“Are we looking for transfers and for players? Yes. Are we close to signing them? No.”
As much as Jurgen Klopp dislikes discussions about purchasing players, he set the scene for Liverpool’s summer activity with his weekend comments. The German has admitted his current squad has proved too small and, with European football of some sort next season a near-certainty, it will have to be bigger. He has accepted that some of his current charges have not shown the consistency required over an entire campaign.
Klopp tends to reject the simplistic notion that answers are always available in the transfer market. That may be particularly true in Liverpool’s case, and not just because of their tendency in recent years to be gazumped by some of their rivals or to miss out on many of their major targets.
The initial difficulty is not completing deals, but in identifying possible arrivals. Klopp’s tactics are so idiosyncratic that it seems easier to rule players out than in. Even when strangely intent on not signing a goalkeeping upgrade on Simon Mignolet and Loris Karius, it may leave him looking for a striker who isn’t really a striker, a winger who isn’t really a winger, a full-back who isn’t really a full-back and a centre-back who allies ability with mobility. His charges need to be formidably fit, capable of topping the running statistics, and also technically adept.
Look at it position by position and complications abound. Klopp’s ideal striker, it is clear, is neither the target man Christian Benteke nor the predatory Daniel Sturridge. His fondness for the false nine Roberto Firmino shows he wants a forward who is the first line of the defence, leading the pressing game, dragging opposing centre-backs out of position with decoy runs to the flanks. He wants a multi-tasker, not a specialist. Firmino, he said on Sky Sports in September, “can play all of the offensive positions.” Any incoming attacker must be able to interchange positions. He needs to provide the promise of chemistry with Philippe Coutinho, Sadio Mane and Adam Lallana.
Any new winger cannot be of the touchline-hugging variety. Klopp’s nominal wide men often operate within the width of the penalty area. They are more inside-forwards than outside-left and outside-right. Given the current glut of attacking midfielders, the market may seem to offer options. Yet it is significant that, while Mane added another dimension with the pace to accelerate beyond defences, no one else can replicate his contribution. Plus, Liverpool’s harmony was disrupted as others were pulled out of position first when Coutinho was injured and then when Mane left for Africa Nation’s Cup duty. The ideal acquisition would be both speedy and versatile, so he can to slot in seamlessly on either flank if the Senegalese or the Brazilian is ever absent.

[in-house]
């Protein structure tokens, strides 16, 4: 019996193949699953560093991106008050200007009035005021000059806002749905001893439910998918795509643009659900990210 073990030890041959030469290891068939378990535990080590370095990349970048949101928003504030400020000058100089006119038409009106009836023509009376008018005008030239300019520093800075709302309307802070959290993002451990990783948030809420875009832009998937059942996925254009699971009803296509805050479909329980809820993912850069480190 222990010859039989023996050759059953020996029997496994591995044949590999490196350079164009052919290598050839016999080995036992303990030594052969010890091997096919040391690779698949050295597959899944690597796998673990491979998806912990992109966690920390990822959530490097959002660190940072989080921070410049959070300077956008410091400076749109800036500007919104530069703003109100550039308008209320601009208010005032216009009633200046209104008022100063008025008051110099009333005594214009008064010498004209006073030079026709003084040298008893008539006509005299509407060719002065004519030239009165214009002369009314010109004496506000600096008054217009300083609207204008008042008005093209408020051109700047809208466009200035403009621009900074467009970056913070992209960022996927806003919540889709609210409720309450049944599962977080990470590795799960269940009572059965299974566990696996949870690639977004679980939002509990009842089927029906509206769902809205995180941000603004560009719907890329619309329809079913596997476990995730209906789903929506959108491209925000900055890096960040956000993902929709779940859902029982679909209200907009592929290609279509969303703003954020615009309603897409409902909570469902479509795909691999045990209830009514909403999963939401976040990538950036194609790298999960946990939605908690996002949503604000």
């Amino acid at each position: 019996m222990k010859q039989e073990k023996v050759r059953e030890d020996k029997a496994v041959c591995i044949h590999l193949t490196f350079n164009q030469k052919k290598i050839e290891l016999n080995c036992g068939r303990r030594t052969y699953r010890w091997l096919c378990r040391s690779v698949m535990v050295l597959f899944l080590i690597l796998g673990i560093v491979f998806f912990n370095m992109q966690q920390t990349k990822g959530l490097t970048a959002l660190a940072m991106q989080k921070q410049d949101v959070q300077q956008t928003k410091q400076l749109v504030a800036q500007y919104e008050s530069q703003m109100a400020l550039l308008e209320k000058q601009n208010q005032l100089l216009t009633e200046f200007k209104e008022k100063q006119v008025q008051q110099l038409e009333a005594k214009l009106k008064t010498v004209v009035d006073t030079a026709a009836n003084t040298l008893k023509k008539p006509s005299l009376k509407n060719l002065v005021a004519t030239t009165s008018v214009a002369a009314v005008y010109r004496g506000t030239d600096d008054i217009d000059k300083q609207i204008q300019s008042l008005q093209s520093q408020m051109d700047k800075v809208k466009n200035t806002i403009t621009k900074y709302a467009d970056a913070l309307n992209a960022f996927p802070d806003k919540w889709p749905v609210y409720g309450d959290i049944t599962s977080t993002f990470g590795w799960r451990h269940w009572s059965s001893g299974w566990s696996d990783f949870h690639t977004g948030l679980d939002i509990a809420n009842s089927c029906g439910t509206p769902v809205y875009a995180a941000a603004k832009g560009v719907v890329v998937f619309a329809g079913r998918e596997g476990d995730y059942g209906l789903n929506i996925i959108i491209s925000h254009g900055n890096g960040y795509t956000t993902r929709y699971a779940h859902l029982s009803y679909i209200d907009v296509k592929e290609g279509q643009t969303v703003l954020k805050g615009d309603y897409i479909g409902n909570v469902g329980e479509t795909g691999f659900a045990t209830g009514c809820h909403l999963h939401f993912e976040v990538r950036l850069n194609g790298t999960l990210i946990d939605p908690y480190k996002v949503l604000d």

Klopp may be in the market for a midfielder, especially with doubts about Emre Can’s future. If so, deep-lying holding players should not apply. His side operate further up the field than most. “If you play really high, they [opponents] don’t play,” Klopp rationalised a few months ago. It is why his No. 6, to use his term, is Jordan Henderson, never previously seen as a specialist defensive midfielder and why the closest thing to a No. 6 in his current squad, Lucas Leiva, tends to be used at the back. A personal theory is that he should restore James Milner to the midfield even if some of its duties, like the No. 6 dropping in between the centre-backs, may be new to the vice-captain.
That, in turn, would create a vacancy at left-back, even before Liverpool considered looking for someone less prone to proving a defensive liability than Alberto Moreno. Yet conventional left-backs may be disqualified. The job description is rather different for Klopp. “It changed over the last few years,” he said, though he has been a pioneer of that change. “It’s much more a midfield player. They play in half spaces. They have to play really high. They are wingers sometimes, sometimes centre-midfielders.” That Milner has put in the second most crosses in the Premier League this season indicates how much more time he spends in attack than the average left-back. He is a one-man left flank.
And that has a knock-on effect for Klopp’s central defenders. With questions surrounding whether Mamadou Sakho will return to Anfield, Lucas out of contract, Dejan Lovren contriving new ways of getting injured and Ragnar Klavan veering between reliable and unreliable, an addition is essential. He will need to have the athleticism to cover the space the league’s most attacking full-backs leave behind them. With Klopp an advocate of a high defensive line, he also needs the recovery pace when a ball is played over the top and which Lucas lacked when pitted in a race with Jamie Vardy last month. Once again, the aged seem ill-suited to a role that requires energy. Once again, Klopp, like Pep Guardiola, seems to want players with a midfielder’s skillset throughout the side. And, as with each of the other positions, an ultra-modern, highly demanding style of play necessitates high-calibre footballers. Many of them are already tied down by the world’s leading clubs.
Liverpool’s differences from the norm make them difficult to play against. But when it comes to recruitment, the problems they create are for themselves. If Klopp seems unique, Klopp-style players are few and far between. Looking is not as easy as finding.
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